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What is the effect of sibilance?

Sibilance is a literary device that works to add an additional touch to the explicit meaning of the text’s words. In contrast to the direct meaning of the words, the sibilance device conveys implicit messages with regard to the sense being discussed in the text.
The purpose of sibilance is to create an indirect effect through the text. It creates repeated sounds with either ‘s’, ‘z’, ‘sh’ or a soft ‘c’, that collectively give the sense of a hissing sound. This effect is used to achieve a dramatic effect and lay emphasis on a certain kind of meaning. If the background is of a horror story then such effect would work to emphasize on the creepy presence in the atmosphere. It could, of course, be used in other ways as well to strengthen the narrative in different ways.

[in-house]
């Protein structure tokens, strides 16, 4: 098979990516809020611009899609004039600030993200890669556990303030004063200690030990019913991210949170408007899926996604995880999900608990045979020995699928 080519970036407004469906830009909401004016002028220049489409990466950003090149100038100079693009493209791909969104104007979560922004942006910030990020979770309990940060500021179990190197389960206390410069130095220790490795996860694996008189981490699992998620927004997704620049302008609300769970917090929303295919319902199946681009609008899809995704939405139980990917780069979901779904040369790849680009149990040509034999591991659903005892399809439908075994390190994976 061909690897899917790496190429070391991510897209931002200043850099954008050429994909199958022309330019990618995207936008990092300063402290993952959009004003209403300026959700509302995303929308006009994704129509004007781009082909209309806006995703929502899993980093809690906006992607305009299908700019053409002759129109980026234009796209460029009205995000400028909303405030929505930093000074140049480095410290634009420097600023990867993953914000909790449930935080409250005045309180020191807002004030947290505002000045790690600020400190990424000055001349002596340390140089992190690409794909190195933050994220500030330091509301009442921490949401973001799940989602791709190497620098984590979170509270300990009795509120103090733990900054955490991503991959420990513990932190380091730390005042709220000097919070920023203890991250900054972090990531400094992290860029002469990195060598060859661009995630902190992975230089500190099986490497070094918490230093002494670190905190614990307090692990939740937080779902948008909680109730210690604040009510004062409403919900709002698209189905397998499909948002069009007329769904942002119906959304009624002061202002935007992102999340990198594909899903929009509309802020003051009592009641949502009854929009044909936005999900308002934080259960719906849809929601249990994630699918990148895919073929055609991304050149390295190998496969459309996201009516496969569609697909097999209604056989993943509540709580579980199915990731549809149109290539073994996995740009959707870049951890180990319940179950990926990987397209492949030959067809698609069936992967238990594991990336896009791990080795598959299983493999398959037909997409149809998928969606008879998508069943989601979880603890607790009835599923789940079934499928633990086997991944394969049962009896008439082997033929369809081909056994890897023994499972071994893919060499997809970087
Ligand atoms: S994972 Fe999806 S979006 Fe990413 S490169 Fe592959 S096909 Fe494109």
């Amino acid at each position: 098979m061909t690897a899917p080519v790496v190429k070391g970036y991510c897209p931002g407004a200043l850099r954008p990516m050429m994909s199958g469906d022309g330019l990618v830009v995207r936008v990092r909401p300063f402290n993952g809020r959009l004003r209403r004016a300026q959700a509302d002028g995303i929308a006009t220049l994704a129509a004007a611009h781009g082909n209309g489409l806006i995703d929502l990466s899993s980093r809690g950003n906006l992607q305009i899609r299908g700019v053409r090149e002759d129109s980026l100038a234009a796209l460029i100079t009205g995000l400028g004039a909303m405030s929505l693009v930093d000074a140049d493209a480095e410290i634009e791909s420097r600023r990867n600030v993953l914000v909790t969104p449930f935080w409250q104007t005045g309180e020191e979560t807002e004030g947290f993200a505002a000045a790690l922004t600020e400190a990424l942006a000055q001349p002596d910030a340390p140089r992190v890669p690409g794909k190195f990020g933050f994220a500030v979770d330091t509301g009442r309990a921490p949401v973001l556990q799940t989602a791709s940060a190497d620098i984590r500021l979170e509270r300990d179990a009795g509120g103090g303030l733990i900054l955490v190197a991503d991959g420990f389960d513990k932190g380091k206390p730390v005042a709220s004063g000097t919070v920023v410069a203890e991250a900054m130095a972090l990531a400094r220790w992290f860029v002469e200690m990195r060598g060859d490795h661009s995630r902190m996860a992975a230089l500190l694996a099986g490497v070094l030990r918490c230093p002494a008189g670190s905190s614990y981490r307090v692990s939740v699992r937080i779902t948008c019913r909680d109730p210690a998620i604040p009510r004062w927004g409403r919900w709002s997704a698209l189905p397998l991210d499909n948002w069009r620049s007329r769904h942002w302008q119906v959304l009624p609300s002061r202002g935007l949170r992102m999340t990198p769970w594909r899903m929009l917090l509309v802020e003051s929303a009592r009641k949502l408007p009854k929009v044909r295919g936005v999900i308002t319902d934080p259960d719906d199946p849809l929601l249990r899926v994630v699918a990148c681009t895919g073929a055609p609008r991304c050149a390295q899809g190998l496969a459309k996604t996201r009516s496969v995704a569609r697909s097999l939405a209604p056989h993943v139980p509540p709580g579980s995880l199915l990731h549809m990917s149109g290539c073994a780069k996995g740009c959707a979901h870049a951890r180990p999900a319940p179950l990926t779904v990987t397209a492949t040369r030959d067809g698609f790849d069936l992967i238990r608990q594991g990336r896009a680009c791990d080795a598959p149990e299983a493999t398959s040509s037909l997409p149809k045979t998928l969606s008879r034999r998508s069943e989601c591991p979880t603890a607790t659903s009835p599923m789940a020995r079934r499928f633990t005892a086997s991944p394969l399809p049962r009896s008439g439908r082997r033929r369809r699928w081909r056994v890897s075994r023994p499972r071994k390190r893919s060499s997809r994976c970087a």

Some examples of sibilance could be the following:
She sells seashells by the sea shore
Or, Bob Dylan’s All I Really Want to Do that creates a constant ‘hissing’ sound to add the rhythm to the lyrics:
All I really want to do, yeah
Is baby, be friends with you
Baby, be friends with you
I don't want to straight-face you
Race or chase or track or trace you
Or disgrace you or displace you
Or define you or confine you...
It helps to emphasize as well as add a musical touch to the words, that in turn help them to become more interesting as well as memorable. So the effect actually enhances the sense that the text is already trying to create for the reader.

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